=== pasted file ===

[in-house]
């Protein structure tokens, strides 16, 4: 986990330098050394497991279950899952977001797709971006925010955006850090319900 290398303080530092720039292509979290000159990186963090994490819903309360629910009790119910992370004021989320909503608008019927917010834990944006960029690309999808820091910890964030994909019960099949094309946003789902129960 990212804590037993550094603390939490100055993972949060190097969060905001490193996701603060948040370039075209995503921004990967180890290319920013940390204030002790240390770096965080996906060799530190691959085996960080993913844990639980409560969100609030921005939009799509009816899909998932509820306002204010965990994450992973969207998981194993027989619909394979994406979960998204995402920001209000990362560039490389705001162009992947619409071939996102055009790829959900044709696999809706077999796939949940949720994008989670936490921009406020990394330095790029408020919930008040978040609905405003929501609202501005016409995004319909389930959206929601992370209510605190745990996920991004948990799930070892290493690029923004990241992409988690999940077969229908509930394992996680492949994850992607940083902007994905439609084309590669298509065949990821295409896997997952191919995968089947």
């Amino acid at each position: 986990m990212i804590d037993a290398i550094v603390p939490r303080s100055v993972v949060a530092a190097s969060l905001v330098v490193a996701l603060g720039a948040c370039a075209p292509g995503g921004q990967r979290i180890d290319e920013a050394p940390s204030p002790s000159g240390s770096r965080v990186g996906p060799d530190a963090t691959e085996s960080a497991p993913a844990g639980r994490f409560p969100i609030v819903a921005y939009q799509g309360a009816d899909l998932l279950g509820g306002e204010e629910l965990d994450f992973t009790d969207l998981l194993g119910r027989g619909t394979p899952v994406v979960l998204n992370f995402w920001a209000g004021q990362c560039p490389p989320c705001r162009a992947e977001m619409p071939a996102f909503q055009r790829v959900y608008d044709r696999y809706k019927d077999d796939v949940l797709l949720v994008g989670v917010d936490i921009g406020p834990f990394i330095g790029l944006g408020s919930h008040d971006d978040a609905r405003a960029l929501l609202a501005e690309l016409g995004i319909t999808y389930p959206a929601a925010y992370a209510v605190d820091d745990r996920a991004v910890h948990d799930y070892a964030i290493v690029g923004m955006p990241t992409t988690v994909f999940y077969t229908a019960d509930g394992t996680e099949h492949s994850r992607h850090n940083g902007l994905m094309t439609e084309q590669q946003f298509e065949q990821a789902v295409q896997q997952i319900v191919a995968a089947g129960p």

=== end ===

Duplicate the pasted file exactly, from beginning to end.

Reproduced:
[in-house]
């Protein structure tokens, strides 16, 4: 986990330098050394497991279950899952977001797709971006925010955006850090319900 290398303080530092720039292509979290000159990186963090994490819903309360629910009790119910992370004021989320909503608008019927917010834990944006960029690309999808820091910890964030994909019960099949094309946003789902129960 990212804590037993550094603390939490100055993972949060190097969060905001490193996701603060948040370039075209995503921004990967180890290319920013940390204030002790240390770096965080996906060799530190691959085996960080993913844990639980409560969100609030921005939009799509009816899909998932509820306002204010965990994450992973969207998981194993027989619909394979994406979960998204995402920001209000990362560039490389705001162009992947619409071939996102055009790829959900044709696999809706077999796939949940949720994008989670936490921009406020990394330095790029408020919930008040978040609905405003929501609202501005016409995004319909389930959206929601992370209510605190745990996920991004948990799930070892290493690029923004990241992409988690999940077969229908509930394992996680492949994850992607940083902007994905439609084309590669298509065949990821295409896997997952191919995968089947």
């Amino acid at each position: 986990m990212i804590d037993a290398i550094v603390p939490r303080s100055v993972v949060a530092a190097s969060l905001v330098v490193a996701l603060g720039a948040c370039a075209p292509g995503g921004q990967r979290i180890d290319e920013a050394p940390s204030p002790s000159g240390s770096r965080v990186g996906p060799d530190a963090t691959e085996s960080a497991p993913a844990g639980r994490f409560p969100i609030v819903a921005y939009q799509g309360a009816d899909l998932l279950g509820g306002e204010e629910l965990d994450f992973t009790d969207l998981l194993g119910r027989g619909t394979p899952v994406v979960l998204n992370f995402w920001a209000g004021q990362c560039p490389p989320c705001r162009a992947e977001m619409p071939a996102f909503q055009r790829v959900y608008d044709r696999y809706k019927d077999d796939v949940l797709l949720v994008g989670v917010d936490i921009g406020p834990f990394i330095g790029l944006g408020s919930h008040d971006d978040a609905r405003a960029l929501l609202a501005e690309l016409g995004i319909t999808y389930p959206a929601a925010y992370a209510v605190d820091d745990r996920a991004v910890h948990d799930y070892a964030i290493v690029g923004m955006p990241t992409t988690v994909f999940y077969t229908a019960d509930g394992t996680e099949h492949s994850r992607h850090n940083g902007l994905m094309t439609e084309q590669q946003f298509e065949q990821a789902v295409q896997q997952i319900v191919a995968a089947g129960p």